Anatomy of Hype
Lets see if I can break this down chronologically.
On July 12, 2012 a third party marketing firm hired by Verizon had a large database of Verizon user information ‘copied’. Verizon claims the incident was reported to authorities but no breach actually happened.
This statement from Verizon raises several questions. 1. Why did a 3rd party marketing firm have possession of this data which contained much more than just names and addresses. 2. How exactly was the data copied and 3. If there was no breach why were the authorities involved?
On Friday December 21st a twitter user with the handle @TibitXimer (since removed) posts to Twitter and Pastebin that he was in possession of 3 million leaked accounts including plaintext passwords of Verizon Wireless customers. ZDNet publishes an ‘exclusive’ Exclusive: Hacker nabs 3m Verizon customer records (title has since been changed) covering the supposed breach. Of course the original story had no comment from Verizon or any verification of the data.
With a little digging around I find the link to the original Pastebin post by @TibitXimer and his link to the data. A link that goes to a pay for download site. I thought that was a little odd and wasn’t about to pay to download a breach database. After making a few posts to Twitter I got a sample of the data.
I could tell right away that it was not Verizon Wireless data and it looked to me like possibly Verizon FiOS data. I also did not see any passwords, plaintext or otherwise. After sharing the data with some other security people we decided pretty quickly amongst ourselves that the data was very similar to some other data that had been floating around the net for a few months.
After attempting to get a response from @TibitXimer via twitter to confirm this new information his twitter account, pastebin link and download link all quickly disappeared.
By Saturday December 22nd Forbes writes an article Verizon Denies Hacker Leaked 300,000 Customers’ Data-UPDATE with an actual update from Verizon. ZDNet does not bother to update their article until 8:00PM EST that evening with nothing but a one-sentence denial from Verizon.
On Sunday December 23rd The Next Web seems to put all the pieces together After hacker disappears from Twitter, Verizon reveals customer data was leaked by a marketing firm and examines the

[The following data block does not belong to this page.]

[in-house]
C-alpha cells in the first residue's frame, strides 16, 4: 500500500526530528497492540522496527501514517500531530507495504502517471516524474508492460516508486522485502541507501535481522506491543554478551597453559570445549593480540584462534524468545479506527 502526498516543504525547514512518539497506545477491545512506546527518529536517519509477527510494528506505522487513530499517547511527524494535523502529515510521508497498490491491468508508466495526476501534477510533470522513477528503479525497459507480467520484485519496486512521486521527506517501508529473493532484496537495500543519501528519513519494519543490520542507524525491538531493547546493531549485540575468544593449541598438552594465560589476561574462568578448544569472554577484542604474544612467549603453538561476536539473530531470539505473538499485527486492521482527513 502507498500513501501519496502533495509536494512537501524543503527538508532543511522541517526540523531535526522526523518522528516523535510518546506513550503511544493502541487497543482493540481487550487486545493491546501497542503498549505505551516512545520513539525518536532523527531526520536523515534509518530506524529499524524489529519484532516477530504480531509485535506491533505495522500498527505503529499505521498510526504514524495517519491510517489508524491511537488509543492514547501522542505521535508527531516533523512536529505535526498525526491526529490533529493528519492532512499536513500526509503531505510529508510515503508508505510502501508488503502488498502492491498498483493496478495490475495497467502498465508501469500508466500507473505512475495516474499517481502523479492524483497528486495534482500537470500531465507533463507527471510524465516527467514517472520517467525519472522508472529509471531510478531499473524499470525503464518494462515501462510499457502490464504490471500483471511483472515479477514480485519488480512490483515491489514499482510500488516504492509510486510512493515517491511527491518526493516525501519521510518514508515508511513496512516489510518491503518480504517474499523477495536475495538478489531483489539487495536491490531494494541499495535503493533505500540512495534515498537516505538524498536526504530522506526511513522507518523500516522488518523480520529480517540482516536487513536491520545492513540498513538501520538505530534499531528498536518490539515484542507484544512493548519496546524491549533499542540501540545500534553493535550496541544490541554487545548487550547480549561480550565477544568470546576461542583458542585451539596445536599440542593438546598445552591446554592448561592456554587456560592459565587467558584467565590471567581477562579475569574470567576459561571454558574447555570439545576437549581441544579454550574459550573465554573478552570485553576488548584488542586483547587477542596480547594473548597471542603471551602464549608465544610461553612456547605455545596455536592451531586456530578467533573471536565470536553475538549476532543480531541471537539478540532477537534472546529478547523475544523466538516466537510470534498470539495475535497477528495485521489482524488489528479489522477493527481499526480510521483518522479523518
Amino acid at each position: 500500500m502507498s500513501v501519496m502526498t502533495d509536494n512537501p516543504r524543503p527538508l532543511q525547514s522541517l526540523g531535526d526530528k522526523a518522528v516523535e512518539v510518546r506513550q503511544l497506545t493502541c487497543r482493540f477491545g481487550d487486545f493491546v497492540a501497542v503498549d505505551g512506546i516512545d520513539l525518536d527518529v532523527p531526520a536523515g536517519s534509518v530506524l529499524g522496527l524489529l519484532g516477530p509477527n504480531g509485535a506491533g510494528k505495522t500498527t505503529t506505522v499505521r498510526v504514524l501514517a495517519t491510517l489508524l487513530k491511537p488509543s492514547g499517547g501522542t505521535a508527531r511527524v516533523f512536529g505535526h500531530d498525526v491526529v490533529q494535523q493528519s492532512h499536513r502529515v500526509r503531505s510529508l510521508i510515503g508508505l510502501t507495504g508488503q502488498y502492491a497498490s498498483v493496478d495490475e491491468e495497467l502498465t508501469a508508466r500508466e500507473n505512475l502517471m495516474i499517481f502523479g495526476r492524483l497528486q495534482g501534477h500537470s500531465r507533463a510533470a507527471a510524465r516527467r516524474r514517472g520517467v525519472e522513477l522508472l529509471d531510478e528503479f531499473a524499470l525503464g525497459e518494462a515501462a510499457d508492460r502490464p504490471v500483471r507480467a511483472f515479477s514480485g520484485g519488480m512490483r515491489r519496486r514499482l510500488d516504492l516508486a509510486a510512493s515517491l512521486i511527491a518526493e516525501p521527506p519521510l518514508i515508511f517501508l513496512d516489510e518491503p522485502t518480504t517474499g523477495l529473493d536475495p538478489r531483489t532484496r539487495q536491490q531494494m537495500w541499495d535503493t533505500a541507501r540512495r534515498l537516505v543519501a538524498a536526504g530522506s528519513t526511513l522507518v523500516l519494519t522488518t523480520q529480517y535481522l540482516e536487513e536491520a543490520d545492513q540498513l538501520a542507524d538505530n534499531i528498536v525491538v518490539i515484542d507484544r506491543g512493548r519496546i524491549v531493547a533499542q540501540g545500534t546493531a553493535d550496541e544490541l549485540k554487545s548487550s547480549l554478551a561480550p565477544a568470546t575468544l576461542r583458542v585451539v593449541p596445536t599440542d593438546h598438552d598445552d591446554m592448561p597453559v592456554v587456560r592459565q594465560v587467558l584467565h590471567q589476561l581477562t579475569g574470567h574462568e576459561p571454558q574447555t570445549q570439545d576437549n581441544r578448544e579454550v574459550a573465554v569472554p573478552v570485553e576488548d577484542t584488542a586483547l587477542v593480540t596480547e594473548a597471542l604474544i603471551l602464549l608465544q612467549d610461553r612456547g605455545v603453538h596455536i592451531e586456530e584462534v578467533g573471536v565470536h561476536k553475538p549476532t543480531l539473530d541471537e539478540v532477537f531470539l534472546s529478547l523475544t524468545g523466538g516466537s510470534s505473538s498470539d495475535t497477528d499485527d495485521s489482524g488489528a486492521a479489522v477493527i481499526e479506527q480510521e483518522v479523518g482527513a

Verizon statement, the now disappeared @TibitXimer twitter feed and the statements from security professionals on the veracity of the data.
It is pretty obvious at this point that ZDNet has been trolled; while the results were spectacular (from a troll point of view) the troll itself was not very complicated or sophisticated. Now on Wednesday December 26th the original ZDNet story still stands with a one-sentence disclaimer from Verizon and a brief mention that the pastebin link no longer works. However, the still posted story makes no mention of the incorrectness of the data, its original source, its apparent age, the disappearance of the original poster and still alludes that this is a new Verizon breech.
I reached out to Charlie Osborne @ZDNetCharlie, the first name on the byline of the story, and asked if the story would be updated. She said that despite being listed first on the story she was not the lead contributor and therefore had no way to make edits. I’m not really sure I understand this, if my name was on the story I would want to make sure it was correct and would be calling my editor immediately even if it meant waking him up. I guess some people don’t care what their name gets attached to.
I shouldn’t be surprised at this as ZDnet has gotten rid of or lost all of their seasoned reporters. Charlie Osborne seems to have only recently begun writing technology after graduating with a medical anthropology degree. Zack Whittaker, who I presume is the lead contributor to the story hasn’t responded to my tweets asking for an update. He to has only recently started his writing career and it would appear that most of his stories lately have been centered on smartphones.
While I understand that new reporters need to start somewhere I would hope that ZDNet would have seasoned editors in place that would force fact checking, verification and confirmation of a story before publishing. Leaving a story such as this to fester on their website reflects poorly not just on ZDNet but on the InfoSec industry as a whole, not to mention the damage that it is doing to Verizon.
The excuse that it is Christmas does not fly; a news website has a responsibility to the public to publish accurate and timely information. There is no excuse in this modern age not to update stories with new information as it becomes available. ZDNet did update this story, twice, but the information they provided was inadequate and is now outdated.
I ask ZDNet to either completely rewrite the story on their site to reflect the currently known facts or to remove it altogether.
For those of you who have seen my talk ‘Media Hype in the Information Security Industry’ you should recognize that this is just another example of a big hack that never really happened. Unfortunately it will not be the last.
LATE UPDATE: It looks like I wasn’t the only one to notice the sloppy reporting at ZDNet on this story. Dissent at the Dataloss DB has published Fool us once, shame on you. Fool us twice, we implement policies!